If timing is critical, you might like to state your respective microwaves' power for reference so that others can better judge the cooking times. I am going to have to try this out sooner or later but we only have a decidedly puny 700W microwave at home. If you boys are nuking this stuff at (say) 1000W, that's a pretty big difference.
 

Merlin

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I am using the glycerine to slightly change the surface tension and to act as a kind of surfactant. The OH groups in the Glycerine have an affinity for water (obviously), however, the remainder of the molecule is slightly hydrophobic and would prefer to cling to more insoluble materials.

I am exploiting this property, by using the hydrophobic part of the Glycerine to coat the particles of Xanthan Gum by sticking to the hydrocarbon part of the gum molecules, to prevent it from agglomerating into lumps. This is why I said to let the mixture rest after mixing, as the glycerine then goes to work to assist the gum in taking up the water and swelling up to make the gel structure. Easy when you know how, eh?

It's a similar principle to that used when people add soap liquid to concrete or plaster, to make it more workable. You are changing the surface tension of the water to make it "wetter". I used to use alcohol to help to disperse hydroxy ethyl cellulose in the same way in some products I worked on years ago.

There's some very elegant chemistry going on behind this deceptively simple front end to the process... Harpo at Atari Age called it as a "surgical strike" on the bromine molecules in the plastic instead of "Carpet bombing the polymer" and it's a fantastic description, in my opinion.

I'll write more up on this at the weekend as I update the Wiki.
 

Lorne

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@Tezza:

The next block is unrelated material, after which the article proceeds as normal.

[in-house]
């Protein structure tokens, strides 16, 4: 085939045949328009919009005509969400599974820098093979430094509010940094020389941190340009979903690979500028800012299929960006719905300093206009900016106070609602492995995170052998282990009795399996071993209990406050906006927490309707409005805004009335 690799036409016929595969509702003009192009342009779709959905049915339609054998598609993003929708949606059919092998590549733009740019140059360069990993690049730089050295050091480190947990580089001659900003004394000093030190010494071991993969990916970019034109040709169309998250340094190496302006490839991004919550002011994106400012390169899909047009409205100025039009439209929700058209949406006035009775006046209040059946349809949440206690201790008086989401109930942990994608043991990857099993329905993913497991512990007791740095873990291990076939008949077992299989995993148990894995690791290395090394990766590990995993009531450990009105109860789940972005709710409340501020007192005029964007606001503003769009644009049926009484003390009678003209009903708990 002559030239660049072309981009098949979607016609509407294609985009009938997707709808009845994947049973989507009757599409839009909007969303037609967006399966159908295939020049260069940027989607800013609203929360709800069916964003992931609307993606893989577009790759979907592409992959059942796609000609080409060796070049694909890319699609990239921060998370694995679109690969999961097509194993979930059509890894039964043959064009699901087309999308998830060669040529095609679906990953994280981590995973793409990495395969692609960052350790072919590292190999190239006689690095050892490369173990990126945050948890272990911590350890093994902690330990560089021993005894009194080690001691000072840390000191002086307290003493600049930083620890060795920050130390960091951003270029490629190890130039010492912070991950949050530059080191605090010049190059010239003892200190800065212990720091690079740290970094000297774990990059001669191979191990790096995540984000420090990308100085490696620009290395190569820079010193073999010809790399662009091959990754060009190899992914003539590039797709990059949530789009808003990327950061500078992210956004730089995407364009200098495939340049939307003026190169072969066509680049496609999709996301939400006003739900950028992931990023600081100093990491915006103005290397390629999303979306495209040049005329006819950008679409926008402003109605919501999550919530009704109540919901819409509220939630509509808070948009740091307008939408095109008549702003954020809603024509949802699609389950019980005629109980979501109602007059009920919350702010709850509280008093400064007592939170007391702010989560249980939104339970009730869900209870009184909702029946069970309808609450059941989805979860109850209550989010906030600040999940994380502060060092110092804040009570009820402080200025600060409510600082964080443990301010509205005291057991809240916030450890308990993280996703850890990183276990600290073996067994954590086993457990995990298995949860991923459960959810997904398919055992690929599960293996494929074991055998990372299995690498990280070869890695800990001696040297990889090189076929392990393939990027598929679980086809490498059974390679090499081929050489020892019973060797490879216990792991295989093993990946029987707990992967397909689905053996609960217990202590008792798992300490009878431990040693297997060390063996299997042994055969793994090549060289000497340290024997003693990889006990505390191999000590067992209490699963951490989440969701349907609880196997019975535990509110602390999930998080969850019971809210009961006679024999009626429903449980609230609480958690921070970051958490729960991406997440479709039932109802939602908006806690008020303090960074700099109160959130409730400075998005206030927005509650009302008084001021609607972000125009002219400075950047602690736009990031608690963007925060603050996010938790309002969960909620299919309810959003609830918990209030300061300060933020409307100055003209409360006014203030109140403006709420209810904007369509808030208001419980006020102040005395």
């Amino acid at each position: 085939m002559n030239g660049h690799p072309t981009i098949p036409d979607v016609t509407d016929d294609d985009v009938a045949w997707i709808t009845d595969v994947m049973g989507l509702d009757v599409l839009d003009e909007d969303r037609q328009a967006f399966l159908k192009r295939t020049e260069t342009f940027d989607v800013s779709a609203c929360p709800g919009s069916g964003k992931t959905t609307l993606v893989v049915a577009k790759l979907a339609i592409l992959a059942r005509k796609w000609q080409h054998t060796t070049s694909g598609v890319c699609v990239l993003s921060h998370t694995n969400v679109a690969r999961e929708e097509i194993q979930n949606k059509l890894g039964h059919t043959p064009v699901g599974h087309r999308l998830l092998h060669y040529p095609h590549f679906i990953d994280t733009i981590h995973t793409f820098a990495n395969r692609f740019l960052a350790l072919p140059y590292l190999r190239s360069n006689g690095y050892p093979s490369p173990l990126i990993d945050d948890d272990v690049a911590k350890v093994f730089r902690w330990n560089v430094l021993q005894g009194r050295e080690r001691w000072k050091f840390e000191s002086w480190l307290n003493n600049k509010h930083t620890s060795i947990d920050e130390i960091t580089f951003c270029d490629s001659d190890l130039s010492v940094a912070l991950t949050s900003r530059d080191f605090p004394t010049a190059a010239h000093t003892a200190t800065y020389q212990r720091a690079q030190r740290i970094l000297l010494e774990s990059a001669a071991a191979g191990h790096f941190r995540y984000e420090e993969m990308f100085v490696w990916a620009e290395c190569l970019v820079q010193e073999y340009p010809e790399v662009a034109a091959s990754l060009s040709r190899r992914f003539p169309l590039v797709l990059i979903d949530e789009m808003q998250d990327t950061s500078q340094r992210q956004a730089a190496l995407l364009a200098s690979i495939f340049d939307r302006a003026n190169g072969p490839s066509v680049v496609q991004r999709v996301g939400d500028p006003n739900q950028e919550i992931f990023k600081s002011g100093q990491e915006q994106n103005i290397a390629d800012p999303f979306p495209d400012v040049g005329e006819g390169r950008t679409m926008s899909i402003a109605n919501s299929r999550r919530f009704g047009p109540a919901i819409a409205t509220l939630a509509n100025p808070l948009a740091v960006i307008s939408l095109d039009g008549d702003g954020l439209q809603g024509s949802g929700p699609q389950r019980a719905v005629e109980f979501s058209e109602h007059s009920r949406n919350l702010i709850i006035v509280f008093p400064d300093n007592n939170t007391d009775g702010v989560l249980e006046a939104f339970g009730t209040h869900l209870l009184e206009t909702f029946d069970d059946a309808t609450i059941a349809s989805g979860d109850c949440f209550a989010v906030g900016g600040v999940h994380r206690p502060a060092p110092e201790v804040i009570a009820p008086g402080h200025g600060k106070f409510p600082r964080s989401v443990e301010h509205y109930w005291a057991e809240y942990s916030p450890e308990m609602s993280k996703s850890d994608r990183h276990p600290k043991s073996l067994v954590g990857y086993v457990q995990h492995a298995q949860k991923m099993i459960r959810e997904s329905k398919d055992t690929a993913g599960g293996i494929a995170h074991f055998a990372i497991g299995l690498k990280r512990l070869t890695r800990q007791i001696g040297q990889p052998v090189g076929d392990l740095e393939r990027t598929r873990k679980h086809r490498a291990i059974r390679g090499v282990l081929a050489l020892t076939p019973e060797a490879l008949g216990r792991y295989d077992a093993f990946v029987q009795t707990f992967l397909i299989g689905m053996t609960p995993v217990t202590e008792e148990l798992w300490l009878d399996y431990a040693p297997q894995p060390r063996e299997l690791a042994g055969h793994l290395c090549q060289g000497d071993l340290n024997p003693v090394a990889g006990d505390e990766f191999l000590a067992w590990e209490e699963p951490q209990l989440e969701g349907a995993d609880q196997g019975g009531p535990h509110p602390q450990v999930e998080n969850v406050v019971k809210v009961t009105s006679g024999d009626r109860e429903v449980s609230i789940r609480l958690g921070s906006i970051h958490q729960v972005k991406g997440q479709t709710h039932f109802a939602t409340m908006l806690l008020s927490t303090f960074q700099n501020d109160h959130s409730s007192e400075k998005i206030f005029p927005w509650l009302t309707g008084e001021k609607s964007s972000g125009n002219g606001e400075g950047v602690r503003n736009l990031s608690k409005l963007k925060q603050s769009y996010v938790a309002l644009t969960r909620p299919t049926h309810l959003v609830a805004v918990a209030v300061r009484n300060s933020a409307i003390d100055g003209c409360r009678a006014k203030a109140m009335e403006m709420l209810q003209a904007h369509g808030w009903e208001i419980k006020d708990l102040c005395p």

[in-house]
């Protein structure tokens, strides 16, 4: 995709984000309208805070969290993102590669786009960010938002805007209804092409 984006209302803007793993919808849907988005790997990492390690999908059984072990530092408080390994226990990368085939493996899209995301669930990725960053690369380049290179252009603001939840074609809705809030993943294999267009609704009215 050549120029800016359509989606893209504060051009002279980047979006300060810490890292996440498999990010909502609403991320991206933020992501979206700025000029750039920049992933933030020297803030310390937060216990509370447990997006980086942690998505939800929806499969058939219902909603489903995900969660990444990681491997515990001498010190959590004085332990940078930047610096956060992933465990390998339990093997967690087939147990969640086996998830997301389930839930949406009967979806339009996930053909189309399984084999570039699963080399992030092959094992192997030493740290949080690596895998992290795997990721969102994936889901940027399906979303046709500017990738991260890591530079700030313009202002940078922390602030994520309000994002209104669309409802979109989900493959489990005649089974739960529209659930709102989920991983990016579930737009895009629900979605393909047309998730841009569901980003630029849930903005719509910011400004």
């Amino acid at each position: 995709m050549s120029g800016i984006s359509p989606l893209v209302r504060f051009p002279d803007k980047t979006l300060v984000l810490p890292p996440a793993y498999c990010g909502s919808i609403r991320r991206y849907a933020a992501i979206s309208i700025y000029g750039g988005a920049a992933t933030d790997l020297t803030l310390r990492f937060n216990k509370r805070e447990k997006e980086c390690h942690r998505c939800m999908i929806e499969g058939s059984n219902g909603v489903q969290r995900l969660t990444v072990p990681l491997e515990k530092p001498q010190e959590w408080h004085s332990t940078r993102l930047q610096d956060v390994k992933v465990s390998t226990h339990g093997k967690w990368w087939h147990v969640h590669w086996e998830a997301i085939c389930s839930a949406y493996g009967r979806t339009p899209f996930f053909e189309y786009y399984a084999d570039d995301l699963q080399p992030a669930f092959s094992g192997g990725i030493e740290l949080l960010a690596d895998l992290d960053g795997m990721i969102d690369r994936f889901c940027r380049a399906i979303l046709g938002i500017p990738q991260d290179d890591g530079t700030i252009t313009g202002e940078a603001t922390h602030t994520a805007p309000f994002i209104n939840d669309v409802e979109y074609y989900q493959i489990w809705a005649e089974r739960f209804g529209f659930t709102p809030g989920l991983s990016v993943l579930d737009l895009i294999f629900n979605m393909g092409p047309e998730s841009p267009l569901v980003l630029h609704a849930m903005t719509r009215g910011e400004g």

Ok, something's screwed up with your conversions or your recipe.

I got the recipe for the Arrowroot paste from your blog titled "Removing the yellowing from a Vic-20 case". There you say to use 1/2 cup (= 118 ml) of peroxide and 1 heaping tablespoon, then 1 or 2 teaspoons more of the Arrowroot.

In a previous post, you say to use 2 heaped tablespoons in 250-300 ml (= 1-1 1/4 cups).

Are you trying to keep the "real" secret formula all to yourself? :)



I just made up a batch using the following:
1/3 cup (78 ml) H2O2
I mixed 1 heaped tablespoon of Arrowroot into the H202. I then added another heaped tablespoon of Arrowroot and mixed again. The mix at this point is like a white liquid.
I zapped it in a 1000 watt microwave at full power for 15 seconds. I took it out and stirred it. I zapped it for another 15 seconds at the same setting. I took it out and stirred it again. It was still a whitish liquid, but there were some strings of gooey stuff forming on the bottom. I zapped it for another 15 seconds. It was now quite warm and the mixture had changed from a whitish liquid to a translucent goo, with the consistancy (almost) of chewed bubble gum. I added 1/8 teaspoon of Oxy and stirred. It started foaming. I then applied it (using a spoon, because it was indeed thick and gooey enough to stick to anything) to the part to be de-yellowed.

I think that anyone else trying this, might want to use a lower power setting on a 1000 watt microwave. 45 seconds at full power is almost too sticky.

I've got loads of Xantham Gum left, but I'm out of Arrowroot, so I'm going to get some glycerin and try Merlin's recipe. The glycerine should fix the lumping problem I previously had using the XG.
 

tezza

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Lorne,

Your experiences with Arrowroot reflect mine. Sorry about the imprecision. Peroxide is expensive and none was wasted hence I didn't "experiment" as such. The VIC-20 recipie in the blog wasn't refined. It's just what I did and it seemed to work. It wasn't necessarily the BEST way to do it. In other de-yellowings I tried slightly different amounts but I've done no trials where I've tried to alter one variable (say heating time or amount of arrowroot) keeping other variables constant.

Firstly to clear up some confusion. My microwave is 750 or 800 Watts. I couldn't find any values on the case itself but it's a small microwave, and I'm SURE it's either of those two.

Second, the quantities. I haven't measured the liquid in mm, just estimated but it's been about 1/2 to 2/3 of a cup each time. If 250-300ml is 1-1 1/4 cup then I've estimated the mm incorrectly.

Another thing, where I've found the mixture seems too thick on heating, vigourous stirring with a spoon seems to thin it a bit. On the packet it says NOT to stir it too vigourously or it will thin. Of course those instructions are for cooking where you might not want to thin it. In some cases, we might want to.